China: Still High Risk, High Reward

Economist Cliff Waldman discussed the continuing risks and opportunities for doing business in the world’s fastest growing economy.

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In a fast-paced presentation at today’s Manufacturing Perspectives media event at Automation Fair, Cliff Waldman, global economist for the Manufacturers Alliance/MAPI, a business research group, presented his evaluation of China’s economic prospects with a short-term outlook and a speculative look at the country’s longer-term dynamic.

His analysis argues that high-reward, high-risk scenario remains firmly in place for American companies in China.

Waldman believes the impact of rising wages in China as a result of rising education levels and continued migration of younger workers to the more developed regions, means that the original attraction of foreign investment due to cheap labor is officially over. “Wage acceleration is part of a broader trend that suggests that China will no longer be the low-cost competitor in Asia,” he stated.

Waldman frets about an investment bubble that is unlikely to sustain itself given noticeable reduction in new construction. Waldman believes that spending on the 2009 Olympics is masking some weaknesses in overall investment, but that the Chinese consumer currently plays a larger role in the economic engine than previously thought.

But he said, “Declining savings rates and labor supply will likely have a negative impact on capital flows and foreign direct investment.”

“China has the appropriate laws to control the intellectual property problem, but enforcement is something else.” Economist Cliff Waldman discussed the continuing risks and opportunities for doing business in the world’s fastest growing economy.
Waldman points out that China’s continuing large trade surplus has much more impact on economic growth in the rest of Asia than it does in threatening North American and European manufacturers, although there’s clear growth in the export of machinery and transport equipment to those regions.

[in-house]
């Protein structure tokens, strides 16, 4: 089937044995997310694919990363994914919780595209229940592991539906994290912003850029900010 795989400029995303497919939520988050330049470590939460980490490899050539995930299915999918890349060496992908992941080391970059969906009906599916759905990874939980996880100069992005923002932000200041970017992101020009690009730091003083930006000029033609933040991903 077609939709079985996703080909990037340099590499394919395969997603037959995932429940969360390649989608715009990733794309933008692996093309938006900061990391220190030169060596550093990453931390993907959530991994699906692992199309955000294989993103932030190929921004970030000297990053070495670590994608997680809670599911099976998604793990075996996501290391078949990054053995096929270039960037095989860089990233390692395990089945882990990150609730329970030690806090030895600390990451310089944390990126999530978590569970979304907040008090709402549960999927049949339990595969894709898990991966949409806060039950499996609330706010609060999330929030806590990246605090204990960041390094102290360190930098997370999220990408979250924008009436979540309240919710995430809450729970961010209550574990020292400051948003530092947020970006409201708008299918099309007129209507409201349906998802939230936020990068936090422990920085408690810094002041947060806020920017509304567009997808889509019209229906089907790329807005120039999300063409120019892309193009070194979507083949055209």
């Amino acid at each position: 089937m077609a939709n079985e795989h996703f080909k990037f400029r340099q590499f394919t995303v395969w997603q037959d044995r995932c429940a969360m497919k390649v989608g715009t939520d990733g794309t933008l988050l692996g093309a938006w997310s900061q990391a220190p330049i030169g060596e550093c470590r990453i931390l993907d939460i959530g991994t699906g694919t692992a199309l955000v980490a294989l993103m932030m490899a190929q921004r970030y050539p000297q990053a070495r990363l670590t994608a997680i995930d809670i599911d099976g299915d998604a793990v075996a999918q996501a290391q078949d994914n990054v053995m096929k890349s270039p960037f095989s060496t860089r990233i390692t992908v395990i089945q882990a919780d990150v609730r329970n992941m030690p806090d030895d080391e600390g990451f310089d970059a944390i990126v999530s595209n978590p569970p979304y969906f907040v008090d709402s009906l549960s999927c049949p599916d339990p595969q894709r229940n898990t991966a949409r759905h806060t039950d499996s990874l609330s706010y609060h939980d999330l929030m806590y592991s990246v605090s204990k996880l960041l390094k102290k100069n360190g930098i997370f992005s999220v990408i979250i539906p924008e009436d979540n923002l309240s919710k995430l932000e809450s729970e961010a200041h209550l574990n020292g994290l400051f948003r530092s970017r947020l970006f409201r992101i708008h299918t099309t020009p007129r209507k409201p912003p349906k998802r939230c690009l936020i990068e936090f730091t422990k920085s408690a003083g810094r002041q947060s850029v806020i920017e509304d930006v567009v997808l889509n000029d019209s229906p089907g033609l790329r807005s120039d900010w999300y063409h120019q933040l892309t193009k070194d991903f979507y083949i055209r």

“Fair value in exchange rates has a long way to go yet,” said Waldman, but he believes that “Asia finally is participating in appropriate movement towards a more stable currency environment.”

For American companies, Waldman believes the opportunities are greatest in environmental technology development and implementation, in medical technology development to support what is becoming a fast-aging society. “China might actually grow old, before it grows rich,” speculated Waldman.

Other opportunities for American companies include investment in R&D on sophisticated infrastructure such as computers and energy as China’s middle class and consumer base continues to grow.

And then there are the risks, reminded Waldman. Those environmental and health issues include those of an aging society and, one can infer from Waldman’s remarks, a governmental structure that might resist those changes. Costs are rising everywhere, and intellectual property concerns are still very real. “China has the appropriate laws to control the intellectual property problem,” said Waldman. “Enforcement is something else.”

Finally Waldman reminded the audience that with the type of rapid societal change that defines China today, the risk and concerns about social and political issues are not to be taken lightly.

“The Chinese consumer has the potential to be a major force in the global economy,” concluded Waldman. “But the full potential of the household sector will not be realized until China rebalances away from excessive investment growth, which will occur during a period of slower economic growth. Thus China’s long-term economic growth potential will likely slow.”

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